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Because the soil in lower Manhattan was largely landfilled, engineers had to dig 70 feet down to reach the bedrock. Excavators dug a three-foot-wide trench down into the bedrock, and when the dirt and rock were removed, they were replaced with fertilizer: a mixture of water and bentonite, a type of clay that expands when wet to plug any hole along the edge of dug out. Workers then lowered a 22-ton, seven-story steel cage into the trench and filled it with concrete using a long pipe. As the concrete flows, it displaces the bentonite slurry.
In constructing more than 150 of these manure pit segments, workers were limited to an area two blocks wide and four blocks long. Called a “tub,” it was used to seal the towers’ basements and keep Hudson River water out of the foundation.
A total of one million cubic meters of landfill had to be removed. The Port Authority used this landfill to create a $90 million land development that would become Battery Park City. To assemble the building’s steel frame, engineers brought in Australian-made “kangaroo” cranes, self-propelled cranes powered by diesel engines that can lift themselves as the building grows.
At the end of construction, these cranes had to be dismantled and lowered by elevator. When the towers are completed, each will have 97 passenger elevators capable of carrying loads of up to 10,000 pounds at speeds of up to 1,600 feet per minute. In total, the towers are constructed of more than 200,000 pieces of steel manufactured throughout the country, 3,000 miles of electrical cables, 425,000 cubic yards of concrete, 40,000 doors, 43,600 windows and six acres of marble.
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The last piece of steel was put into place in the North Tower (One World Trade Center) on December 23, 1970; the south tower (Two World Trade Center) was completed the following July. Construction continued until April 1973, when the five-acre outdoor plaza, topped by a 25-foot bronze sculpture by Fritz Koenig, was completed. At the official ribbon-cutting ceremony on April 4, Governor Nelson Rockefeller (David’s brother) triumphantly announced, “It’s not often that we see a dream come true. Today we have.”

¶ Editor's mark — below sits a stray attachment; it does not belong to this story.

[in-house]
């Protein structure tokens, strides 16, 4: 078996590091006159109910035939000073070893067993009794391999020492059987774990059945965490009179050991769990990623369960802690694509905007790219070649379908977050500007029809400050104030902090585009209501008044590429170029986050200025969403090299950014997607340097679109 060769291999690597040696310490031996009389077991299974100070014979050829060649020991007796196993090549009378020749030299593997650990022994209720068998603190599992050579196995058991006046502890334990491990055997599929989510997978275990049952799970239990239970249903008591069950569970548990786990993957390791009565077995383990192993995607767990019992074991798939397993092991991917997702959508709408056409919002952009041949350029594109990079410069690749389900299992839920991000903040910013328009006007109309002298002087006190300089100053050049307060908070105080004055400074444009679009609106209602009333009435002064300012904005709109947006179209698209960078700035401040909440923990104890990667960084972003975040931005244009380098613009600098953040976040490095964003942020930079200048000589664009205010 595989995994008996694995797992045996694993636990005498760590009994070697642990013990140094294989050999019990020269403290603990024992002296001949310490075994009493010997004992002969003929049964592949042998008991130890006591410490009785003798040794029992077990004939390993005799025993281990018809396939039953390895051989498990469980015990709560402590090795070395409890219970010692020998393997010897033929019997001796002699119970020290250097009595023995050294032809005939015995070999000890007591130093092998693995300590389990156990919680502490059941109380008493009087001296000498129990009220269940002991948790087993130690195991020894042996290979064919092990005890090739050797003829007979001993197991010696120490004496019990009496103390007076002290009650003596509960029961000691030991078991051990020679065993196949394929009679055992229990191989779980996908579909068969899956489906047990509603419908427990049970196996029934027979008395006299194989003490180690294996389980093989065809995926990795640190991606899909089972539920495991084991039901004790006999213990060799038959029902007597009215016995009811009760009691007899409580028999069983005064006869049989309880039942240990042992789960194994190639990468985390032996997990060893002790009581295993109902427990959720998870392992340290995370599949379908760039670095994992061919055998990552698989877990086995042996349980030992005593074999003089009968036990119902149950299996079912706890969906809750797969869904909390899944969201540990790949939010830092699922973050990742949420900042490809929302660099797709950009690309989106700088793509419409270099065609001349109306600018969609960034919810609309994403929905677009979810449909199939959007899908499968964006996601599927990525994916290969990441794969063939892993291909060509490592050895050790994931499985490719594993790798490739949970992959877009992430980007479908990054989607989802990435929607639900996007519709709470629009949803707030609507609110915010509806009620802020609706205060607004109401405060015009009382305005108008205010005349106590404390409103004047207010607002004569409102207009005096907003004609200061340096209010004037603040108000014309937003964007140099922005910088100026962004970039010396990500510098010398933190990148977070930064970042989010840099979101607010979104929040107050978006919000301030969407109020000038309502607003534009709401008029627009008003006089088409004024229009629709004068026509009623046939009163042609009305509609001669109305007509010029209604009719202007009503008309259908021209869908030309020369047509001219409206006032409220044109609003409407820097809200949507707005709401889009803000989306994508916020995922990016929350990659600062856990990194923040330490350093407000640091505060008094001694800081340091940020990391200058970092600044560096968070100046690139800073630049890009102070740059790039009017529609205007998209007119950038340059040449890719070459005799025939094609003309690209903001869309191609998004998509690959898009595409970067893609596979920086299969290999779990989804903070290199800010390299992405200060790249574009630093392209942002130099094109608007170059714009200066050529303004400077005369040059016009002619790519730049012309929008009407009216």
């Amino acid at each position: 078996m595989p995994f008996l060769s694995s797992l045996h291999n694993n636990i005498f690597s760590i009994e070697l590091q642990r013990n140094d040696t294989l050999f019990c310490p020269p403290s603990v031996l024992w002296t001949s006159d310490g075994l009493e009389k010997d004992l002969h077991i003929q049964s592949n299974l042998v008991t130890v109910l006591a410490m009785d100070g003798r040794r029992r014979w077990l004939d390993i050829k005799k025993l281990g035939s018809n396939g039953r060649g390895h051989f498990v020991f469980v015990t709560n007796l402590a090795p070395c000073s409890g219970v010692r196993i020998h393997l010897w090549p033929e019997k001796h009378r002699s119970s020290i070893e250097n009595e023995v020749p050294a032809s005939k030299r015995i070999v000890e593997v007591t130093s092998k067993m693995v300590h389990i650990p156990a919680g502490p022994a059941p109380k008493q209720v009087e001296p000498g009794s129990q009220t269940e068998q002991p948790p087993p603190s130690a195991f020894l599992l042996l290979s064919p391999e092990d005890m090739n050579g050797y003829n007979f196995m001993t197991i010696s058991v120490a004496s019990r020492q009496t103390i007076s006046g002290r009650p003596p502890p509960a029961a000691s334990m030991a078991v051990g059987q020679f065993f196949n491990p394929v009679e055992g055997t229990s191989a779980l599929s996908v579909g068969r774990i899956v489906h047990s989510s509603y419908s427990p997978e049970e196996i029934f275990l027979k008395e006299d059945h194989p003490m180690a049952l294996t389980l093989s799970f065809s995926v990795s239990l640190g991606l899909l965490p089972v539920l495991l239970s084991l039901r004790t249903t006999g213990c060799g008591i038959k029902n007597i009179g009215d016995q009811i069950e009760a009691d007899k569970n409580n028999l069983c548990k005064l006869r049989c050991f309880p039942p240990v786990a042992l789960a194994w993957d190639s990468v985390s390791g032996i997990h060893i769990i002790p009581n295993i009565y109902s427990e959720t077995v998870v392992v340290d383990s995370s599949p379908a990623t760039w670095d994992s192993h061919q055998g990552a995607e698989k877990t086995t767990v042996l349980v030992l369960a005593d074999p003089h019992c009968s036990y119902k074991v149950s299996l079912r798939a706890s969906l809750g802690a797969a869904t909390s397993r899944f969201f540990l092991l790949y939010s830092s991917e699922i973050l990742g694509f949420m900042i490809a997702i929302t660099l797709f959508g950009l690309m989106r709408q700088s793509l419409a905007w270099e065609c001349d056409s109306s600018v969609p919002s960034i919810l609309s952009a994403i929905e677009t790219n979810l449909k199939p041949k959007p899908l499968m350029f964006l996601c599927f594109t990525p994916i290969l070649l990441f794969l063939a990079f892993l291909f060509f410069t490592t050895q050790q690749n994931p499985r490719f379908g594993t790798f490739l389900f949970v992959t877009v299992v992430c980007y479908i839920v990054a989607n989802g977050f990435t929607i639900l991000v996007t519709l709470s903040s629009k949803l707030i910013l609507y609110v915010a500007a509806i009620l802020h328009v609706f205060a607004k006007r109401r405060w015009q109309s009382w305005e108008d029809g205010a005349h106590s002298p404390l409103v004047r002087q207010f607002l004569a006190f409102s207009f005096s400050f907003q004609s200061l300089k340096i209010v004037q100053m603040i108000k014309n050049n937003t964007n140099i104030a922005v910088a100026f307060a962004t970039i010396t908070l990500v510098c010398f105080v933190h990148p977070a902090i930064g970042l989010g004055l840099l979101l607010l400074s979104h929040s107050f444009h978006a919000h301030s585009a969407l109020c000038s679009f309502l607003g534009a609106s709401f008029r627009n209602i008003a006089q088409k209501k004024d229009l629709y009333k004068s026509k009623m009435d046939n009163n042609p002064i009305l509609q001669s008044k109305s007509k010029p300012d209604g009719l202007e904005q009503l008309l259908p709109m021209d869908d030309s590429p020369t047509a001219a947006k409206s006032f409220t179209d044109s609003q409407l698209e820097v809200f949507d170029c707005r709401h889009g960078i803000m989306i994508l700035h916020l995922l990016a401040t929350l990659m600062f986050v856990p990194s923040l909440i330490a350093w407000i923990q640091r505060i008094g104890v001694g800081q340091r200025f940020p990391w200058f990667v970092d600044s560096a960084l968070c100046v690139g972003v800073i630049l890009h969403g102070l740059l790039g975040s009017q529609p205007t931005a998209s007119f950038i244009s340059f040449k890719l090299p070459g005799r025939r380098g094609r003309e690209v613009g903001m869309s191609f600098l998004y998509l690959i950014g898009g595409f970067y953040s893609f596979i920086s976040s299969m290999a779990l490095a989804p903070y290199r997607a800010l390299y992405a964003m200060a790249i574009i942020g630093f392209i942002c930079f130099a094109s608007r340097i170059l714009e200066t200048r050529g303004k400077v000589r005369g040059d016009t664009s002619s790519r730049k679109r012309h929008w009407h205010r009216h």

At 1,360 feet, the World Trade Center towers were the tallest buildings in the world for less than a year; they were soon surpassed by the Sears Tower in Chicago. However, the towers hide an incomparable mystery. They have inspired incredible stunts, starting in August 1974 when Philippe Petit walked a high wire between two towers.
In May 1977, George Willig earned the nickname “the human fly” by climbing to the top of the south tower using homemade climbing devices. The Port Authority liked these stunts because they liked the towers to the public and made them look like giant toys. They worked to turn the towers into an attraction, adding the Windows on the World restaurant, which opened on the 107th floor of the north tower in April 1976 and was an instant hit.
By 1983, the World Trade Center’s revenue had jumped to $204 million, and the space was in high demand. Smaller importer-exporters are now being pushed out by rising rents, making way for larger businesses.
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New York City police officers inspect the damage caused by a truck bomb that exploded in the parking garage of the World Trade Center in New York in 1993, killing six people and injuring more than 1,000. (Credit: Richard Drew/AP/REX/ Shutterstock)
The first major test of the mall’s structural integrity came on February 26, 1993, when a bomb with a destructive power equal to 2,200 pounds of TNT exploded in the basement parking garage on the second floor of the north tower. The explosion killed six people, injured more than 1,000 others and caused an estimated $600 million in damage. Six Islamic extremists were tried and convicted in connection with the plot.
The towers reopened 20 days after the bombing with new security measures, including parking access restrictions and electronic ID badges for building tenants. Over the next eight years, the Port Authority spent a total of $700 million on renovations, with safety improvements such as battery-powered stairwell lights and a separate emergency command center in each building. Mayor Rudy Giuliani created a high-tech emergency operations command center called “The Bunker” at 7 World Trade Center, a 47-story office building adjacent to the towers.
In July 2001, just two months before the 9/11 terrorist attacks, the Port Authority agreed to lease the Twin Towers to Larry Silverstein, a New York City developer. Silverstein agreed to pay the equivalent of $3.2 billion over the next 99 years. At the time, more than 99 percent of the 10.4 million square feet controlled by the Port Authority were occupied.
September 11 Attacks: What Happened On 9/11?
The impact of the two planes